Friday, December 05, 2014

On liberal Catholic iconoclasm

There will be a fearful reckoning ...

1. Most of such churches in the US and Canada were built with the hard-earned money donated by working-class immigrants, such as the miners who were my grandfathers, or the miners who were the great-grandfathers of my Irish classmates.

2. Many of them were actually built by the very hands of those men.

3. Much of the decoration itself was fashioned by the people themselves.

4. Nobody, and I mean absolutely nobody in the pews in Catholic churches when I was a boy wanted the walls to be whitewashed, the altars reduced to rubble, the rails removed, and the statues dumped. Father Longenecker doesn't mention it, but a lot of those statues weren't simply put in basements. They were destroyed. They were tossed in ponds and swamps, or sent to the town landfills. Once in a while a persistent parishioner might save one by demanding it for her own house.

5. And now guess who has to pay for the restorations?
Photos: St. Joseph Cathedral, Baton Rouge, La.

Two such wreckovations I've seen, both by Irish-American Augustinians (no more vocations: average age in the 60s?): St. Thomas of Villanova at Villanova University and Our Mother of Good Counsel, Bryn Mawr (built with the pennies saved by Irish maids to the Main Line; the liberal friars finally had their way with the building about 20 years ago). Both Victorian Gothic-ish houses of God (OMGC being an exposition chapel with Gothic trappings like my parish church in Philly) whitewashed and gutted: embracing the "Reformation" (but not conservative evangelicalism) and SWPLness (SWPLs still hate the church for what she is). VU even has properly Protestant organ pipes where the high altar's reredos or crucifix used to be. (Want your son or daughter to vote for people like Obama, and learn about God our mother and that Jesus had brothers and sisters? Send them to 'Nova. One older gentleman I knew has sent his diploma back. I took myself off their mailing list.) The iconoclasts today are almost always old.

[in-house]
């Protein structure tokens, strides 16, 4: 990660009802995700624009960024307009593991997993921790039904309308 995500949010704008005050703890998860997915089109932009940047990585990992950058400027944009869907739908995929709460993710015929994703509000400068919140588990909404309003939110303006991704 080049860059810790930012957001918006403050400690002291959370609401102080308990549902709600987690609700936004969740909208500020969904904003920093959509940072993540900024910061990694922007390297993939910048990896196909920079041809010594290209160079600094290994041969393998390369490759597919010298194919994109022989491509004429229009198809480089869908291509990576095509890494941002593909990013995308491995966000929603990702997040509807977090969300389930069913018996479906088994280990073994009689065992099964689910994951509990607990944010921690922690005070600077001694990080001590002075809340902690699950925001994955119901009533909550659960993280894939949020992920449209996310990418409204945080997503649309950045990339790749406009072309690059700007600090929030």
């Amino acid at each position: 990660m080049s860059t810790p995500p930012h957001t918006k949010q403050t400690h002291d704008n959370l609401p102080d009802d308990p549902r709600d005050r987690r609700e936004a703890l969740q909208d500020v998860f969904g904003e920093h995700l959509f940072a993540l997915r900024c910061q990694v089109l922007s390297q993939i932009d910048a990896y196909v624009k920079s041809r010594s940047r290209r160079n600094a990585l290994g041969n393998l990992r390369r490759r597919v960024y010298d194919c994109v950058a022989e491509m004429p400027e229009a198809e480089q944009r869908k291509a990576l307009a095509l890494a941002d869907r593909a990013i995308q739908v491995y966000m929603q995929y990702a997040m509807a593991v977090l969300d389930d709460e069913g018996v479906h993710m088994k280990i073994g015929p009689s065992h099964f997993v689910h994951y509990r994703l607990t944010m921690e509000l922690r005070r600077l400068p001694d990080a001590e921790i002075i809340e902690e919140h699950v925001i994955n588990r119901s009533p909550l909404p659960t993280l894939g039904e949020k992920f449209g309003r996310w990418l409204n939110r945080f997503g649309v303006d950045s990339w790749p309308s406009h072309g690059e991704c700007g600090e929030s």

1. Yet, at the same time, many parishes are recovering their old-timey statues and icons. Here in the Charlotte Diocese, we have inherited a lot of stuff from closed convents and wreckovated churches up north. E.g., the gorgeous golden Tabernacle at the mission church I attend; the traditional Stations on our walls; the beautiful Nativity painting over our entrance door, inside the nave.

    1. As I noted on Facebook:

      There's been a "reform of the reform" conservative counter-movement among the young still in the church, buying up statues and furnishings from closed churches here in the Northeast and recatholicizing or building churches elsewhere in the country.

      By the way, in the beautiful "before" picture of St. Joseph's Cathedral, one way you can tell it's not an Episcopal church is the shallow (short) chancel; no choir stalls. The choir and organ are probably up in a loft in back, an Italian feature you see in lots of American Catholic churches. It's an exposition chapel, not really Gothic.

      As for the "after" picture, I've seen worse. At least it's still recognizably Catholic, crucifix and all. Liberals hate symmetry.

  2. An Irish-American professor of mine once told the story of his pious old aunt, who passed away leaving piles and piles of religious articles- statues, rosaries, prayer books, holy cards, etc. Her (largely lapsed) children didn't know what to do with all of it (they weren't sure if some of it might have been blessed), so they laid it all on a table and waited for their brother, her son who was a priest, to arrive and tell them what to do. Without saying a word, he took one look at it, grabbed a garbage can, and swept all of it off of the table and into the bin.

    Even granting that a lot of it probably WAS kitschy junk, that story always stuck in my mind as a metaphor for everything that happened to the Church in America before and after the Great Wreckovations.


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